By Angela Romeo

Jackrabbit, Cottontail & Spirit of the Desert is part of the Desert X project. This installation is a series of billboards that runs along Gene Autry Trail between Via Escuela and Interstate 10 in Palm Springs. The installation is one of the most accessible however its location requires caution. Gene Autry Trail is a well-travelled road. Visitors should not be attempting to cross the road to view the installation.

The artist, Cara Romero, was born in Inglewood, CA in 1977 and was raised on the Chemehuevi Valley Indian reservation along the California shoreline of Havasu Lake. Her work is in film, digital, fine art, journalism, editorial portraiture and commercial photography.

But it is her deep connection to the desert and her Native American heritage that gives her work a compelling edge.  Her work is often seen as narratives to an understanding of contemporary Native American life, shattering the stereotype of what is “Native American.”


Jackrabbit, Cottontail & Spirits of the Desert, is tied to native culture oral history.  All cultures have a tie to oral history. It is one form of human communication, passing knowledge and culture from one generation to another. From fables to folktales, epic poems (who doesn’t remember Beowulf?) to nursery rhymes, hymns and more, oral history bridged and crossed generations.  In Fahrenheit 451, Ray Bradbury used the concept of oral tradition to thwart the book burning and suppression of dissenting ideas. In his book a group of drifters have each memorized books should the day arrive that society comes to an end and is forced to rebuild itself, with the survivors learning to embrace the literature of the past. Bradbury said that he wrote Fahrenheit 451 because of his concerns at the time during the McCarthy era and as a commentary on how mass media was affecting the interest in reading literature.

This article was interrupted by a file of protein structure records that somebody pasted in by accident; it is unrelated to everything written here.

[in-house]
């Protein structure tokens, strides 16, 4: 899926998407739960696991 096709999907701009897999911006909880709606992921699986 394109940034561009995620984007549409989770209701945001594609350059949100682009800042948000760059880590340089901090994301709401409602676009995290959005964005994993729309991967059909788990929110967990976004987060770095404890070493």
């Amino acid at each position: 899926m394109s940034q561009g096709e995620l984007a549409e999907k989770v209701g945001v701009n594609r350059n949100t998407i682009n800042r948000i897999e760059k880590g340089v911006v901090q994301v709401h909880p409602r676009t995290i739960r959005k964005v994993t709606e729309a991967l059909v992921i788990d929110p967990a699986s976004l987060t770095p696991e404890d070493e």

In that vein Romero reaches back to the oral history to make her statement. She has stated that the installation is a response to the ancestral lands of the Cahuilla, Chemehuevi, Serrano, and Mojave people. The billboard images feature four “special time-traveling visitors from Chemehuevi who have come to the ancestral lands of their sister tribes in the Coachella Valley.” She further stated that in her vision, “these figures have returned to remind us of our deep connections to the land, the stories contained within it, and how we can live in relation to it. In terms of geo-logical and ancient social history, Palm Springs is a new city located in the ancestral lands of the Cahuillas with a rich history that predates colonization.”

To her the images in Jackrabbit, Cottontail & Spirits of the Desert are “manifestations of an oral tradition, bringing visibility to the individuals, cultures, and history that continue to inform this land-scape, whether or not they have been privileged in the long arc of our collective story.”

Romero’s work crosses the generations, one photograph at a time, reminding all of the duty to preserve these lands for the future generations.

For more information on Desert X visit